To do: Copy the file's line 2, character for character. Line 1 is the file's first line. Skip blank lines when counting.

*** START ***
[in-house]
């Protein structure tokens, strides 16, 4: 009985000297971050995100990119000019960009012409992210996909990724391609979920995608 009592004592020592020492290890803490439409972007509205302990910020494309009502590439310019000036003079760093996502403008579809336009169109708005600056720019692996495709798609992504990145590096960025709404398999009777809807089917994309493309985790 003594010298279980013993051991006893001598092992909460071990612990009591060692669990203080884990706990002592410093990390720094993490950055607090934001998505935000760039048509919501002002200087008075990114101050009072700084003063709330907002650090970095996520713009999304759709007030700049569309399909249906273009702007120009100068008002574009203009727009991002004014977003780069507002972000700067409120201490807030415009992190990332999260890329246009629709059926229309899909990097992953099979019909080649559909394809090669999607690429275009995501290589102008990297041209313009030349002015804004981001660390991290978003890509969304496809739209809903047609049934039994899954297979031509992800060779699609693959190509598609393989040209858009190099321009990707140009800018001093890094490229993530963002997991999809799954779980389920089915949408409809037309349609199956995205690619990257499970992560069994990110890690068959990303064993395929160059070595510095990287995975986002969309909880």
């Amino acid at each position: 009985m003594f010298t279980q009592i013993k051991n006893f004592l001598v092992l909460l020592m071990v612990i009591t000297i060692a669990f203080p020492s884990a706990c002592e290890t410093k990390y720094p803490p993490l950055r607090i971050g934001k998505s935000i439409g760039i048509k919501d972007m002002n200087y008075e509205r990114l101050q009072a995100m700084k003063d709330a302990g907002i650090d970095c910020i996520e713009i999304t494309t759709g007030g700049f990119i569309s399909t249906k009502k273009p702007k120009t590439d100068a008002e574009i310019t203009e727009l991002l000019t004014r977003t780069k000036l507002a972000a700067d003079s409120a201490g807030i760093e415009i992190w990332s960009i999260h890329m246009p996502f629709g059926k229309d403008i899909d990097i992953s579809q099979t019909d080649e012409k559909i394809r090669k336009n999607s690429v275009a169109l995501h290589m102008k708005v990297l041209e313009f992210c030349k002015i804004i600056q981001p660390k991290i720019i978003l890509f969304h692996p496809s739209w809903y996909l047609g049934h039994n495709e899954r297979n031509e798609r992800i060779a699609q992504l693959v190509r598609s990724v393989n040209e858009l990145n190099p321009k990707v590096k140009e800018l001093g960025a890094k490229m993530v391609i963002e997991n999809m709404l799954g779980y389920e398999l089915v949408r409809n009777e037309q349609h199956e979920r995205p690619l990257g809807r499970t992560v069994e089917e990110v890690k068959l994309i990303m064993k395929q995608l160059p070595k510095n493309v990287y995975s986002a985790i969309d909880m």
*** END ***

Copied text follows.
């Protein structure tokens, strides 16, 4: 009985000297971050995100990119000019960009012409992210996909990724391609979920995608 009592004592020592020492290890803490439409972007509205302990910020494309009502590439310019000036003079760093996502403008579809336009169109708005600056720019692996495709798609992504990145590096960025709404398999009777809807089917994309493309985790 003594010298279980013993051991006893001598092992909460071990612990009591060692669990203080884990706990002592410093990390720094993490950055607090934001998505935000760039048509919501002002200087008075990114101050009072700084003063709330907002650090970095996520713009999304759709007030700049569309399909249906273009702007120009100068008002574009203009727009991002004014977003780069507002972000700067409120201490807030415009992190990332999260890329246009629709059926229309899909990097992953099979019909080649559909394809090669999607690429275009995501290589102008990297041209313009030349002015804004981001660390991290978003890509969304496809739209809903047609049934039994899954297979031509992800060779699609693959190509598609393989040209858009190099321009990707140009800018001093890094490229993530963002997991999809799954779980389920089915949408409809037309349609199956995205690619990257499970992560069994990110890690068959990303064993395929160059070595510095990287995975986002969309909880």